# Is there a danger in electrolyzing NaCl?

To make $\ce{NaOH}$ one could electrolyze a solution of $\ce{NaCl}$ in water ($\ce{H2O}$) It would go like this:

$$\ce{2H2O_{(l)} + 2Cl-_{(aq)} + 2Na+_{(aq)} -> H2_{(g)} + Cl2_{(g)} + Na+_{(aq)} + 2OH-_{(aq)}}$$

After calculating a bit, I found that even just a few minutes of electrolyzing this at $10\ \mathrm{A}$ could be deadly.

Can anybody confirm this?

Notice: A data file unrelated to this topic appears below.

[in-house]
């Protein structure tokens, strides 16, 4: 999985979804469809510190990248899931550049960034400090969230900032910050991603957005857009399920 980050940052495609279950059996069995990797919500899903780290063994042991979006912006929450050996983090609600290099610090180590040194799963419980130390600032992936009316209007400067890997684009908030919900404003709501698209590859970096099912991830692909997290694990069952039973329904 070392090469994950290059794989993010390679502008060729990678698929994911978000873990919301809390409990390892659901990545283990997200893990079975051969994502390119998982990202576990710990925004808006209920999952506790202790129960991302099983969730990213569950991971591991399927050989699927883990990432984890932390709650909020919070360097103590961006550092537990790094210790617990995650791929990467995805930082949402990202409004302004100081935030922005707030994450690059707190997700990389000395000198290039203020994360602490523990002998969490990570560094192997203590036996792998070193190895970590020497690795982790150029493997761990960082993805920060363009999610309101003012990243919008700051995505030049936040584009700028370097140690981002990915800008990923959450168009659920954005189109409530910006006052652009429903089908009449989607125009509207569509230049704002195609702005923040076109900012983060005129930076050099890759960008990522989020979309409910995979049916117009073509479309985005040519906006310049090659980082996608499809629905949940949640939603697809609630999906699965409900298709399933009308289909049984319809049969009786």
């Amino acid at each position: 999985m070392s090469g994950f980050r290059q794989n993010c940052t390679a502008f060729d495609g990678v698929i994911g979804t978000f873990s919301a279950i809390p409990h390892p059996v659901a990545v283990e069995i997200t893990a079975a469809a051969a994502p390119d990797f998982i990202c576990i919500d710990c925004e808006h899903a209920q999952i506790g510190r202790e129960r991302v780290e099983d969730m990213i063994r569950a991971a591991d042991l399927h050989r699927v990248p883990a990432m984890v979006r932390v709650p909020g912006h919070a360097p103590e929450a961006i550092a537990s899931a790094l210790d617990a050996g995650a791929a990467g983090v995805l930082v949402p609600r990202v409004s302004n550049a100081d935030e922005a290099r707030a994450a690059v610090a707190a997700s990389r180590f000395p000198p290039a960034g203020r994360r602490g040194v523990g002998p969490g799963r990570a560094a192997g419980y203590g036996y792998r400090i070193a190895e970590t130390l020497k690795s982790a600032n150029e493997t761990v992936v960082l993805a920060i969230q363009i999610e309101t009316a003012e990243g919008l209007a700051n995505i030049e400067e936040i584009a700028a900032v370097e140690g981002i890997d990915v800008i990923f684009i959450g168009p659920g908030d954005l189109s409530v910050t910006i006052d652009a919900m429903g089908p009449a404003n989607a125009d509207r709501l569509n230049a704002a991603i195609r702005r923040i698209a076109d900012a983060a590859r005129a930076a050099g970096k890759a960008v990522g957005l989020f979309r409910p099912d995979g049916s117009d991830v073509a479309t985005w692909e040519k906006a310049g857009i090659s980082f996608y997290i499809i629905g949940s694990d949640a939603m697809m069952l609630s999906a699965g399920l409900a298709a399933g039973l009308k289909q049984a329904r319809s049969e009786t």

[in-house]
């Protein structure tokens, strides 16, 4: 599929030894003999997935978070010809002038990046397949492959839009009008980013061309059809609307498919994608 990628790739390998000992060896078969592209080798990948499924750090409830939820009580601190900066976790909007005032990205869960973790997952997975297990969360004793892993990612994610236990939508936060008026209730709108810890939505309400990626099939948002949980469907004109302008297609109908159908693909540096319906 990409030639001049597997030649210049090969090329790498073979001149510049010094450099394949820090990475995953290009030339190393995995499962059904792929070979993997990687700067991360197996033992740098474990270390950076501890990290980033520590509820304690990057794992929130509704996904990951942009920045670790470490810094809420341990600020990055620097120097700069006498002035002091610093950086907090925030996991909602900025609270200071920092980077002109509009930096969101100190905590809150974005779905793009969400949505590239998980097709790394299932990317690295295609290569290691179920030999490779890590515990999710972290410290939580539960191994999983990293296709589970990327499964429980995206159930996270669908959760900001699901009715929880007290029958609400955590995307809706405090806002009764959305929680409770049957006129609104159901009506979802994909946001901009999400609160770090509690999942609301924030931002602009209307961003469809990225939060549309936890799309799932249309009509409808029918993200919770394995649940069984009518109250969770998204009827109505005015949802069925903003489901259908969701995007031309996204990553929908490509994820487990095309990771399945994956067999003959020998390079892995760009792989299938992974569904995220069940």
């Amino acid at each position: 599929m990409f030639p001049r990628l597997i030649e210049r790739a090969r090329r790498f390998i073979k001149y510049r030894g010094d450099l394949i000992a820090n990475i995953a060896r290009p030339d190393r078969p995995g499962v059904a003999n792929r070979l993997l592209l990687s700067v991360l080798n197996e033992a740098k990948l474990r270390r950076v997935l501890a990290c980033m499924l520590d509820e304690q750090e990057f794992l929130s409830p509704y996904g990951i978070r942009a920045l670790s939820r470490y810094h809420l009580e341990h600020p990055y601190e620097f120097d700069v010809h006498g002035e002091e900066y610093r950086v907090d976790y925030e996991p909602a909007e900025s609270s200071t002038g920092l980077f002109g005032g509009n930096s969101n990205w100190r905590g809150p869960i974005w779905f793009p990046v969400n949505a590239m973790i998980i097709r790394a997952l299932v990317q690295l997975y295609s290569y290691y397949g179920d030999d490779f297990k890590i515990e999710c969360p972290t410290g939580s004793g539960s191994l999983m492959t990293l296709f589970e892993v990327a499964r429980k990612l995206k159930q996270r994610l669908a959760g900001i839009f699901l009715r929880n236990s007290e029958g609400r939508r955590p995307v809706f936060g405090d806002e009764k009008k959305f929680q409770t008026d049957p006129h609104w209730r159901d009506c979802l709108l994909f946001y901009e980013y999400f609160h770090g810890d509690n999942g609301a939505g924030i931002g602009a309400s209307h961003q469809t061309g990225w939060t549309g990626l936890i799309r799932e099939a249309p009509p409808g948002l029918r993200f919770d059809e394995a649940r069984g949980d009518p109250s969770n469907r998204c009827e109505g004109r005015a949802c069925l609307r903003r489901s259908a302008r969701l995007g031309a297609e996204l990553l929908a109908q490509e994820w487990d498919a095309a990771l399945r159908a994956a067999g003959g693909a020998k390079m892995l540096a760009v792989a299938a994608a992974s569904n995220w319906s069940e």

One mole of electrons is one faraday, about 96 500 coulombs. One ampere is one coulomb per second. Five minutes passes $(5\ \mathrm{min})(60\ \mathrm{s/min})(10\ \mathrm{C/s}) = 3000\ \mathrm{C}$ or $0.031\ \mathrm{F}$ in a reaction that requires two moles input for each mole of chlorine. $0.01554\ \mathrm{mol}$ chlorine or $350\ \mathrm{ml}$ at STP, tops. It wouldn’t be good for you.